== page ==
Before the Los Angeles Lakers dynasty of the early 2000s reached their pinnacle of success, they went through trials and tribulations that helped shape the mold of championship chemistry. The 1997-98 teamfeatured a youthful roster headlined by Shaquille O’Neal, with a mix of players beginning their NBA careers and those in their prime.
By the end of the season, head coach Del Harris and the Lakers concluded with a 61-21 record, good enough for third in their conference. They were slotted against the Portland Trail Blazers in the first round of the playoffs, a team with which they would go through quite the battles with.
Harris methodically constructed his starting lineups, electing to bring scorers like Nick Van Exel, Elden Campbell and Kobe Bryant off the bench. His starting five of Derek Fisher, Eddie Jones, Rick Fox, Robert Horry and O’Neal went up against Damon Stoudamire, Isaiah Rider, Rasheed Wallace, Brian Grant, and Arvydas Sabonis.
Game 1, played April 24, 1998, at The Forum, provided an electric atmosphere to play in, as 17,505 fans witnessed a grueling back-and-forth affair. The Lakers youth would show early on, starting out a little nervous.
Rider provided the scoring punch for Portland, while Sabonis and Wallace also were consistent threats on the court. Los Angeles needed to make constant defensive adjustments throughout the game, which would allow them to counter with runs of their own.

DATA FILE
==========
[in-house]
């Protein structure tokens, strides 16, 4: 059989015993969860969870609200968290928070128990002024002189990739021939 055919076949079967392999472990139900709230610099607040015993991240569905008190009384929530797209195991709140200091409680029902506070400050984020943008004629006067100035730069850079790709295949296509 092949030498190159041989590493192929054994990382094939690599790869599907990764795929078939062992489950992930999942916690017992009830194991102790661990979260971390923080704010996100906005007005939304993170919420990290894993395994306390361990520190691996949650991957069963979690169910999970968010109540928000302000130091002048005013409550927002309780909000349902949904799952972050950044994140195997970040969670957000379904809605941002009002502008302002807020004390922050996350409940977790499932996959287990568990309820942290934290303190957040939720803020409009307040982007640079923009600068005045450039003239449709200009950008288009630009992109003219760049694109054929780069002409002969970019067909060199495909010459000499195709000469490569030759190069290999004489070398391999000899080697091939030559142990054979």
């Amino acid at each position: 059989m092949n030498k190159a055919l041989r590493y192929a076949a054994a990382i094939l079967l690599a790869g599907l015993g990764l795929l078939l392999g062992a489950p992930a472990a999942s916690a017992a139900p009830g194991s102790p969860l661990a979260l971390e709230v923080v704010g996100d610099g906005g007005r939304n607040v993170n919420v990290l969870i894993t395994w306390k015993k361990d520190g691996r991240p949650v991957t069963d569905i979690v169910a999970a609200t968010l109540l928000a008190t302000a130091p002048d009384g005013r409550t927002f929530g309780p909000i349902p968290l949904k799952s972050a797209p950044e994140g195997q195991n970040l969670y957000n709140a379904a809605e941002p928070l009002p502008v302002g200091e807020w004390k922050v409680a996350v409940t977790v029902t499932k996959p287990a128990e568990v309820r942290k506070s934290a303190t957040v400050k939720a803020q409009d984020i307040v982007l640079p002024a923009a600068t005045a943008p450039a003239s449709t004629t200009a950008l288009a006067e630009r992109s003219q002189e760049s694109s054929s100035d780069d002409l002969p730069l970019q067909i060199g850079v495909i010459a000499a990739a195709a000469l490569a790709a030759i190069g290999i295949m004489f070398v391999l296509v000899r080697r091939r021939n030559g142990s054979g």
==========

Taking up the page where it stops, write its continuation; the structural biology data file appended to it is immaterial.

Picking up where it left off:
In fact, they limited the Trail Blazers to seven less points in the second quarter, but trailed 53-47 going into halftime. Although Fisher received the start and made an impact defensively (two steals), Van Exel received 33 minutes at the point guard position and made his presence felt.
Hetallied 14 points, three rebounds and a steal off the bench. At the same time, a sophomore Bryant started to show flashes of brilliance in the NBA. The first-time All-Star contributed 15 off the bench, to go with four assists and two blocks.
Along with Campbell (14 points), these three set the stage for an outburst in the second half. The Lakers outscored the Trail Blazers 27-21 in the third, leaving the game at 74-74 going into the final quarter.
The O’Neal and Bryant dynasty faced many bumps along the road, but also progressed into what Jerry West and Jim Buss envisioned all along. Although Sabonis banged around with O’Neal for three quarters, doing it for all of O’Neal’s 41 minutes is another challenge in itself.
He capped off his 30-point performance by shooting 13-for-20 from the field, to go with seven rebounds, three assists, two steals, and three blocks. O’Neal was quite the force in the paint, but he did need some help from his fellow starters.
That would come from Jones, a high-flyer that provided an all-around performance. Along with his 14 points, he added seven rebounds, three steals and six blocks.
With Jones and O’Neal leading the charge, the Lakers stamped a 104-102 victory in Game 1. The Lakers went on to eliminate the Trail Blazers in four games but ultimately fell to the Utah Jazz in the Western Conference Finals.